The 1925-26 constitutional reorganization of State government resulted in the creation of the Department of State in 1926 (Chapter 437), with the Secretary of State as department head. As constituted by law, the department included the Board of Commissioners of the Land Office, of which the Secretary was chairperson (transferred to the Office of General Services by the Laws of 1960, Chapter 462); the State Athletic Commission, which regulated boxing and the members of which were appointed by the Secretary; the State Racing Commission, which regulated horse racing and whose members were appointed by the Secretary (duties transferred to the New York State Racing and Wagering Board in the Executive Department by the Laws of 1973, Chapter 346); the State Board of Canvassers, which certified election results and whose administrative staff was provided by the department; the port wardens of the Port of New York, whose members were appointed by the Secretary (abolished by the Laws of 1928, Chapter 377); the Hell Gate Pilots, who were appointed by the Secretary (transferred to the Board of Commissioners of Pilots by the Laws of 1939, Chapter 661); and a Division of Licenses responsible for the regulation and licensing of various business activities.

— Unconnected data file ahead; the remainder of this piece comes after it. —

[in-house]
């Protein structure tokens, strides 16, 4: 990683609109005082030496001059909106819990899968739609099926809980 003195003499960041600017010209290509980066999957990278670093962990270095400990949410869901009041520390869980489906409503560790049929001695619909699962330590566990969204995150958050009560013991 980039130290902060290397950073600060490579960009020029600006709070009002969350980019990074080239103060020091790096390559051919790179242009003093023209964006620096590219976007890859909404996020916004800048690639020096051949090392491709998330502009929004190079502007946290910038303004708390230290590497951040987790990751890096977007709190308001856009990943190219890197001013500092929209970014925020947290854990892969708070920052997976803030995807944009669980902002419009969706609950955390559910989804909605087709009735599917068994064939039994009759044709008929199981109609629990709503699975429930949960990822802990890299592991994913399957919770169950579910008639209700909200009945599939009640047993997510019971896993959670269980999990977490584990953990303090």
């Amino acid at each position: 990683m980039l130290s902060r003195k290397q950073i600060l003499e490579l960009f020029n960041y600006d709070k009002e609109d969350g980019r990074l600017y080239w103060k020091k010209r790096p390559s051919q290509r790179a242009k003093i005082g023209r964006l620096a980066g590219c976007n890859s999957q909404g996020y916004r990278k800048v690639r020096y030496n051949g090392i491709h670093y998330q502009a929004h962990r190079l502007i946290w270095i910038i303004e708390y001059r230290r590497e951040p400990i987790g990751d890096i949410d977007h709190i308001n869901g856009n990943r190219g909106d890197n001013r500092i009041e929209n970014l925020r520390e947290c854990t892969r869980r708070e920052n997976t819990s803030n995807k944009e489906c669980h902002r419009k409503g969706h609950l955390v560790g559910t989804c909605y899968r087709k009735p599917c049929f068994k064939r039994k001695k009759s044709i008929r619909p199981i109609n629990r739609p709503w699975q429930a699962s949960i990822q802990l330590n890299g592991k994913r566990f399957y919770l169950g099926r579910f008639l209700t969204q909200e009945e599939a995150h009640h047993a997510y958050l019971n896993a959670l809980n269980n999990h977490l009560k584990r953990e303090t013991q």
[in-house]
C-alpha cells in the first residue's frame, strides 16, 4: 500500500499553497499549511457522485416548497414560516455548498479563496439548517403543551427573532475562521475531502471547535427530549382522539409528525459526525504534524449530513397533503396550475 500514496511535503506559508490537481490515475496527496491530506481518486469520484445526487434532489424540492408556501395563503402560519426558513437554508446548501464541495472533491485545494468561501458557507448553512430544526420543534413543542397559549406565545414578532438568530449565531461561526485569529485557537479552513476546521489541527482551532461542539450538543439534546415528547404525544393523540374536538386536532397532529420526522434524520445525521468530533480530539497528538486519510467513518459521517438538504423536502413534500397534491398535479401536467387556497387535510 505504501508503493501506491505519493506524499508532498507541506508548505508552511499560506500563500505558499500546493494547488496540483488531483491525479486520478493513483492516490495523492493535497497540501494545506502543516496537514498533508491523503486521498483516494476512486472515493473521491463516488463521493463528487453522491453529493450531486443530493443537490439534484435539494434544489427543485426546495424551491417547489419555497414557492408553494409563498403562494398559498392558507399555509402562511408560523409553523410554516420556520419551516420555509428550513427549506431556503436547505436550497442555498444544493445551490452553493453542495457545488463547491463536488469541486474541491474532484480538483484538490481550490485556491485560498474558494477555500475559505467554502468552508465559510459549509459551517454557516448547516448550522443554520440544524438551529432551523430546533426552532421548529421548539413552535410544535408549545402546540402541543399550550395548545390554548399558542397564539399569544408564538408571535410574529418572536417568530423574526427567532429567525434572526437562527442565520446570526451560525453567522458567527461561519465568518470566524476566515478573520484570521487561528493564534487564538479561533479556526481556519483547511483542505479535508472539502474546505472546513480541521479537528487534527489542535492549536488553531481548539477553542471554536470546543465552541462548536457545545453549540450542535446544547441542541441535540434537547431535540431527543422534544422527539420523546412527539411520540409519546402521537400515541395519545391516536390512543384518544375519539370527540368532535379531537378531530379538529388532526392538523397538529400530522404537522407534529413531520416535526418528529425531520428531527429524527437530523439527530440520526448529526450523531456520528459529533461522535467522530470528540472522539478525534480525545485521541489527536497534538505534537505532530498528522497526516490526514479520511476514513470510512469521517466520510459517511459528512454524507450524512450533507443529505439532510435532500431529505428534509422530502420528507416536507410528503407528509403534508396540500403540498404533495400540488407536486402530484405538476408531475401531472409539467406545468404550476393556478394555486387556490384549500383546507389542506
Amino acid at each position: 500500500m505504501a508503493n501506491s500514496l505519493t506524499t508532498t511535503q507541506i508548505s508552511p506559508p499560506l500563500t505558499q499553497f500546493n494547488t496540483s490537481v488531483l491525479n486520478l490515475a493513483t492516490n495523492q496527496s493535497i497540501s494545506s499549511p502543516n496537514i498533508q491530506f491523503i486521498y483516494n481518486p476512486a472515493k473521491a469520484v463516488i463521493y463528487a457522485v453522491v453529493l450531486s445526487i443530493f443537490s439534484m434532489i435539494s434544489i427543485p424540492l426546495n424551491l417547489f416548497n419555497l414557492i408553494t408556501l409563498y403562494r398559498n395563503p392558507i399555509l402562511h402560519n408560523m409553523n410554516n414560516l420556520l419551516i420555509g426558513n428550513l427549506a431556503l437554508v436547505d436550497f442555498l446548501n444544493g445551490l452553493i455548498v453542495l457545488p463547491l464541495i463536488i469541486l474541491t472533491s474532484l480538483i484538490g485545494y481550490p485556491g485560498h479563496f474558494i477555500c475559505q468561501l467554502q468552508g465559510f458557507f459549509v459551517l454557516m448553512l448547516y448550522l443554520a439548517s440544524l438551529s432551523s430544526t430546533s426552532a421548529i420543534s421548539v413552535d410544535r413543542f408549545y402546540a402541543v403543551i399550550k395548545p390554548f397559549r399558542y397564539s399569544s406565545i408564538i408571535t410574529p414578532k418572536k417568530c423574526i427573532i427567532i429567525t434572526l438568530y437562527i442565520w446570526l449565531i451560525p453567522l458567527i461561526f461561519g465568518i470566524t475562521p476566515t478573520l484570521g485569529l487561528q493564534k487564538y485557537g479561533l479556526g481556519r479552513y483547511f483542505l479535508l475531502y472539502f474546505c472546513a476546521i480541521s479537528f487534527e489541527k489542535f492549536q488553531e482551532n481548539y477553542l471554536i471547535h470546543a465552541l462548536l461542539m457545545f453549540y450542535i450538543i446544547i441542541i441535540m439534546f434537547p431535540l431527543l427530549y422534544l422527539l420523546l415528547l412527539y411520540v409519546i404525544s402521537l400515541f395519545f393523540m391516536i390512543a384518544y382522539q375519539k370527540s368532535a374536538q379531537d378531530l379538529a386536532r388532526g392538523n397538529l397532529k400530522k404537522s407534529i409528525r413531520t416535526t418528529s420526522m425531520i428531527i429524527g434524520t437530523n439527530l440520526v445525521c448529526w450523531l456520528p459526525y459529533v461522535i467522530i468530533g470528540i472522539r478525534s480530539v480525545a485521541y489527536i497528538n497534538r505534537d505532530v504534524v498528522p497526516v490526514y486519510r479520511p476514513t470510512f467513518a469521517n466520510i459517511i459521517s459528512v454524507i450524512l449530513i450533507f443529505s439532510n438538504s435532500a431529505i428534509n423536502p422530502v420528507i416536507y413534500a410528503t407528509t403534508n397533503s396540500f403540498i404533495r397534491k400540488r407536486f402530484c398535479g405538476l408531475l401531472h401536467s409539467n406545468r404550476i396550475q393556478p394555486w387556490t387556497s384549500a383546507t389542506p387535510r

In 1975 (Chapter 464), the Office for Local Government (established by the Laws of 1959, Chapter 335) and the Office of Planning Services (previously the Office of Planning Coordination, established by the Laws of 1966, Chapter 528, and changed to the Office of Planning Services by the Laws of 1971, Chapter 75) were abolished and their functions transferred to the Department of State. These functions included coordinating fire services in the State and advising and assisting local governments in their planning and resource development activities.
When the State's Freedom of Information Law was revised in 1977 (Chapter 933), the secretary of state was made a member and secretariat of the Committee on Public Access to Records created in 1974 (Chapter 579) to administer the law.